Lancaster, PA, United States | Member Since 2010
Lescroart is an intelligent and sensitive man, this book shows it. I'm thinking that others might become interested in his characters and life view. I didn't. It was well read, no problems there and I'll look for David Colacci in the future. I just found the plot and characters flat. And the ending was tortuously predictable. Sorry, just can't recommend Dead Irish.
What a tiresome…
Imagine living next door to a beginning bagpipe student. There will not be a happy ending, right? Or middle, or probably not a beginning worth enduring. Hey I paid for this Charity Point thing and kept listening , hoping it'd become minutely as fascinating as Lawrence Sander's Archie McNally. But nooooooooo. It just kept on droning through a tedious plot more improbable than a Victoria's Secret angel looking for love at a soup kitchen.
Yeah, I get it that William Tappley writes the ideas of authors who have ideas in a number of collaborations. Some of that sort of "collaborative" work drones like the noise from a freshman bagpiper's nozzles and bladder. I guess it was a combined loss of ideas and lack of creative discipline that caused this novel to annoy me.
Tapply may be good at ghost writing, here his corpus is less substantial than a ghost.
Avoid this thing even though Stephen Hoye works hard to sell it.
See, Mark Russinovich is the ubber-geek who can speak colloquial English.
You know like meeting a space alien who talks like he came from Philly. He can explain so that I can suddenly mutter… "Good God! We're all in a LOT of trouble."
Here he digs into the space where computer security meets VERY VERY VERY Big Money. And he explains exactly what opportunity (or threat) lurks between the left scissor edge of computer engineering and the right edge of international financial transaction.
First I'm warning you NOT TO LISTEN TO THIS BOOK… first. Go get Russinovich's "Zero Day" first. Because you probably will after you hear this novel. And since it's a continuing ensemble cast, hey… why not enjoy all of the feelings and back-stories as they grow through Mark's second novel, "Trojan Horse" (and his best), and then come here to Rogue Code?
Johnny Heller does a terrific job. I was disappointed though with the Jeff Aiken (hero) - Darlyl Haugen (demoted heroine) relationship's direction. They were so much more interesting twin parts of whole lead character in Zero Day and Trojan Horse. The altered path seemed like some sort of personality-ectomy. Hope the partnership gets renewed.
Oh yeah, that teaser up above… The Steven-King-terror-inducing-talent of Mark Russinovich is that what his stories tell-about will escape from his cloud and will probably happen quite soon, maybe tomorrow. YIPES!
The Boyfriend is derivative of Thomas Perry.
I ask artists this question, "How much of a final work is created in the process as opposed to whatever concept you brought to the project at the start". Their average answer, "A whole bunch. The inmates take over the asylum early on."
Ever played the game, "Imagine how history would have changed if…. (fill in the tiny change… like someone jostled John Wilkes Booth shooting hand). Imagine the options… the paths… And that's what happens to an artist during process… Forking pathways are discovered and one is chosen over the other.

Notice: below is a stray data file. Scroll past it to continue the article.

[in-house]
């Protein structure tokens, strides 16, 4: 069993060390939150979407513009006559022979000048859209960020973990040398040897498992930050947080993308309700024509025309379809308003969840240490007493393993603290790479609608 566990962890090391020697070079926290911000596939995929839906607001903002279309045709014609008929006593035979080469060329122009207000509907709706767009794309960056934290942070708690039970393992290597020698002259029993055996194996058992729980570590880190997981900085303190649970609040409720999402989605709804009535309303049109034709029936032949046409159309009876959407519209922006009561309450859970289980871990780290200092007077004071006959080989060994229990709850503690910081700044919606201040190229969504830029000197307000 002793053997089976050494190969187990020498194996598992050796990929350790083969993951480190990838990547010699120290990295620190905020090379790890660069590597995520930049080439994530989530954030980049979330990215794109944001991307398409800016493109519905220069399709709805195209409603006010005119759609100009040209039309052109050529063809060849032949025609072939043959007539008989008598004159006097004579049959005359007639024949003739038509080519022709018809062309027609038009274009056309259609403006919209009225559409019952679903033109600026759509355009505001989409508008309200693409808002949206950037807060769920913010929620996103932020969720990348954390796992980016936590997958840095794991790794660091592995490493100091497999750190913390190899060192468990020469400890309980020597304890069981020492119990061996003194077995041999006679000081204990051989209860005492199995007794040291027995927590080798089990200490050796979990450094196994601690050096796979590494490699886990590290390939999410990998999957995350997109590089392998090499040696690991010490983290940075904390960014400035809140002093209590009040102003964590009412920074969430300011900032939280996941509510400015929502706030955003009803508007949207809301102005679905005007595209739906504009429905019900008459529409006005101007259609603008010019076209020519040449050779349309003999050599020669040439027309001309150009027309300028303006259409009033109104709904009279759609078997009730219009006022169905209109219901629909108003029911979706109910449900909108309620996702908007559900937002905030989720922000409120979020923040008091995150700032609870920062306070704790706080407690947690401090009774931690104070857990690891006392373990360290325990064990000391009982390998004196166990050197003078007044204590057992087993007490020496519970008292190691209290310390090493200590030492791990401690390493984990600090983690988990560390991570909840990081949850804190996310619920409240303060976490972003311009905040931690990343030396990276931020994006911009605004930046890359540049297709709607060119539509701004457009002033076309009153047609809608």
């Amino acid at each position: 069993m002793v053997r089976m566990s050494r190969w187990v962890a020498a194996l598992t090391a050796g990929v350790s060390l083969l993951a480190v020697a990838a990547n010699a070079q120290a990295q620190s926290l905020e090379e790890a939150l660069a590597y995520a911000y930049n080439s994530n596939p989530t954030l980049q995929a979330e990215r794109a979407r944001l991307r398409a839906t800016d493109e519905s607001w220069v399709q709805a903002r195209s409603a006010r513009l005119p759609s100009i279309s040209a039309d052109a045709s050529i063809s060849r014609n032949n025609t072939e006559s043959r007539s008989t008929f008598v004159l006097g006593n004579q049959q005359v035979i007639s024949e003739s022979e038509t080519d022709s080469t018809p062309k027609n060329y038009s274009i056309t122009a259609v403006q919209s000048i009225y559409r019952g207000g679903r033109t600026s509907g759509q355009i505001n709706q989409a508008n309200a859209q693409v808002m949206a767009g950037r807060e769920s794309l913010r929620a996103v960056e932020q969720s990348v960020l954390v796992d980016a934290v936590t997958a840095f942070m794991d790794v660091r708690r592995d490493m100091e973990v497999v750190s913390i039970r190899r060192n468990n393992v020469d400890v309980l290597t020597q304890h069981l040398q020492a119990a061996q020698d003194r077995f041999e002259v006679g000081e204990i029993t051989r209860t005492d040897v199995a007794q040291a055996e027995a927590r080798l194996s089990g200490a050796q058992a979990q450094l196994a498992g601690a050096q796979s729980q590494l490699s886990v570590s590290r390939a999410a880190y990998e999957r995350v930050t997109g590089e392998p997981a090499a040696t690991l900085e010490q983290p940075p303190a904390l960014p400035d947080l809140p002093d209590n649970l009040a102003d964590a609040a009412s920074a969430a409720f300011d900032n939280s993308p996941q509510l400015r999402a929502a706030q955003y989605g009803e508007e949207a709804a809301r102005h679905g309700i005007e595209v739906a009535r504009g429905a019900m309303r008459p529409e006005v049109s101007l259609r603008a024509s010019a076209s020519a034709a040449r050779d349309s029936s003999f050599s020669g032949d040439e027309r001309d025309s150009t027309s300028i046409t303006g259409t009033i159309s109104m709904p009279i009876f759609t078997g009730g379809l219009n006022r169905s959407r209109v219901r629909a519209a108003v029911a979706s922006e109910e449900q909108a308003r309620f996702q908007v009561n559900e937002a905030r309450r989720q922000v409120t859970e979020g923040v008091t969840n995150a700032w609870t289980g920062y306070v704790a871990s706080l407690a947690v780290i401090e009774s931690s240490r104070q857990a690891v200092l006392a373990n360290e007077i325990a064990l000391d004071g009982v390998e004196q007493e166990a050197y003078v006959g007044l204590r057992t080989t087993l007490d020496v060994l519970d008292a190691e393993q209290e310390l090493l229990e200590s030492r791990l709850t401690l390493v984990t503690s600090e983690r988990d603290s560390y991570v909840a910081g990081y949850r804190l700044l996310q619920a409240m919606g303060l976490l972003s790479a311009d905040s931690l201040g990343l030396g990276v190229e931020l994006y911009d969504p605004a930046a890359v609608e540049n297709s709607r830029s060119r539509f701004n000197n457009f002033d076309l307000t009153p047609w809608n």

And yet… What if the author-artist could go back to that pathway to make the other choice? The Boyfriend exists in a universe that's parallel to other Perry stories. In it he takes one of his most complex bad-guy's essence and bends his presence to a totally different world.
Perry is such a talented story teller, and Roberstson Dean a gripping audio artist, that even though you think you've been this way before… you'll notice that both the scenery and destination become way, way different.
Perry's one of the best.
Is it a murder mystery? How'zabout a "what are those weird aliens up to anyway" mystery? Or no… perhaps its a dig into a "BIG QUESTION" or two? Well, like a swell stew, this Sawyer novel – it be all a dem tings.
But do you think of stew AND haute cuisine? Not so much. But it's still good.
Look, you ever get a tune stuck in your head? Well Robert Sawyer writes his tales like the insidiously talented folks who compose pesky head-sticking music. He stays with you. And you stay right back.
Illegal Alien is about murder-solving, mysterious intentions, and even a big question Which is driven by anatomical-deterimination of all things. It'll stick in your head. Joe Barrett is in the top league of audio artists. He stays there throughout Illegal Alien.
I liked it. I'm gonna' go now and shop for another Sawyer listen. Bye...
Harlan Coben is a powerful craftsman. Is he an artist? Hmmmm… Not here, no - and if you're looking for insightful literature, better go download some Tolstoy, Fitzgerald, or Wolfe. Nope, no great questions asked or answered. No cultural depths plumbed.
Instead Coben holds your attention the way a dark suit grabs cat hair. The heroin is, of course, a woman sodden with an 18 year old unrequited love. Why is it that heroines are love sodden and heros guilt ridden? It's the nature of commercial mystery clichés, eh? Stereotypes that sell.
Anywayzzz…. January LaVoy is brand new on my list of smoking audio actresses. She allowed me to suspend disbelief in the parade of coincidences that made twin plots intertwine - both as tightly - yet unnaturally in their contrivance, - as a cheerleader's plaited pig tails.
The ending… so important to every one of these things… was acceptable, tied up the strands that skipped their traces, and worked well enough for this genre. Look, I enjoyed Missing You. I recommend it to sedate you through a tough gym workout, or a boring commute. I'll keep buying Coben's books.